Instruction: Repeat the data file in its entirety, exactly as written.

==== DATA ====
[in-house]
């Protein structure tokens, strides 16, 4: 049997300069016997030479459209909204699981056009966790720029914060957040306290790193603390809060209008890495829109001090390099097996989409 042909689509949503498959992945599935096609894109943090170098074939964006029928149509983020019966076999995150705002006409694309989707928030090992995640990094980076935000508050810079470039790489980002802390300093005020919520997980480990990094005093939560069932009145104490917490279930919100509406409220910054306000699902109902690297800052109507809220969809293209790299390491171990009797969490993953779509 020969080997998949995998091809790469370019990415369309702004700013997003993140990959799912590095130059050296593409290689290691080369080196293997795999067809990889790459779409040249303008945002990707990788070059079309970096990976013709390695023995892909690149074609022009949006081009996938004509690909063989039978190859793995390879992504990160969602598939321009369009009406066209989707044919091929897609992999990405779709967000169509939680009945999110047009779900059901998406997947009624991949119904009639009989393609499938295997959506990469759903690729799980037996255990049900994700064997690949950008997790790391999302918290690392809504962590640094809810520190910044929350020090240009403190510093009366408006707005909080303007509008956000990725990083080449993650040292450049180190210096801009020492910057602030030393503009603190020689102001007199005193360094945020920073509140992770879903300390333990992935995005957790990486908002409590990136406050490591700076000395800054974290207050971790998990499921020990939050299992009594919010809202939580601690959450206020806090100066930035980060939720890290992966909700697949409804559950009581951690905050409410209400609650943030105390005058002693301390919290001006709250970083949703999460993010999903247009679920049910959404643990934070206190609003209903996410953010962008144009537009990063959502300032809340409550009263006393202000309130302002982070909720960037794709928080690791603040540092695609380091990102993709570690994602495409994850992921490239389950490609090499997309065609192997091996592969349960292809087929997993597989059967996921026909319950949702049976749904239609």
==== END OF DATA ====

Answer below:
[in-house]
């Protein structure tokens, strides 16, 4: 049997300069016997030479459209909204699981056009966790720029914060957040306290790193603390809060209008890495829109001090390099097996989409 042909689509949503498959992945599935096609894109943090170098074939964006029928149509983020019966076999995150705002006409694309989707928030090992995640990094980076935000508050810079470039790489980002802390300093005020919520997980480990990094005093939560069932009145104490917490279930919100509406409220910054306000699902109902690297800052109507809220969809293209790299390491171990009797969490993953779509 020969080997998949995998091809790469370019990415369309702004700013997003993140990959799912590095130059050296593409290689290691080369080196293997795999067809990889790459779409040249303008945002990707990788070059079309970096990976013709390695023995892909690149074609022009949006081009996938004509690909063989039978190859793995390879992504990160969602598939321009369009009406066209989707044919091929897609992999990405779709967000169509939680009945999110047009779900059901998406997947009624991949119904009639009989393609499938295997959506990469759903690729799980037996255990049900994700064997690949950008997790790391999302918290690392809504962590640094809810520190910044929350020090240009403190510093009366408006707005909080303007509008956000990725990083080449993650040292450049180190210096801009020492910057602030030393503009603190020689102001007199005193360094945020920073509140992770879903300390333990992935995005957790990486908002409590990136406050490591700076000395800054974290207050971790998990499921020990939050299992009594919010809202939580601690959450206020806090100066930035980060939720890290992966909700697949409804559950009581951690905050409410209400609650943030105390005058002693301390919290001006709250970083949703999460993010999903247009679920049910959404643990934070206190609003209903996410953010962008144009537009990063959502300032809340409550009263006393202000309130302002982070909720960037794709928080690791603040540092695609380091990102993709570690994602495409994850992921490239389950490609090499997309065609192997091996592969349960292809087929997993597989059967996921026909319950949702049976749904239609």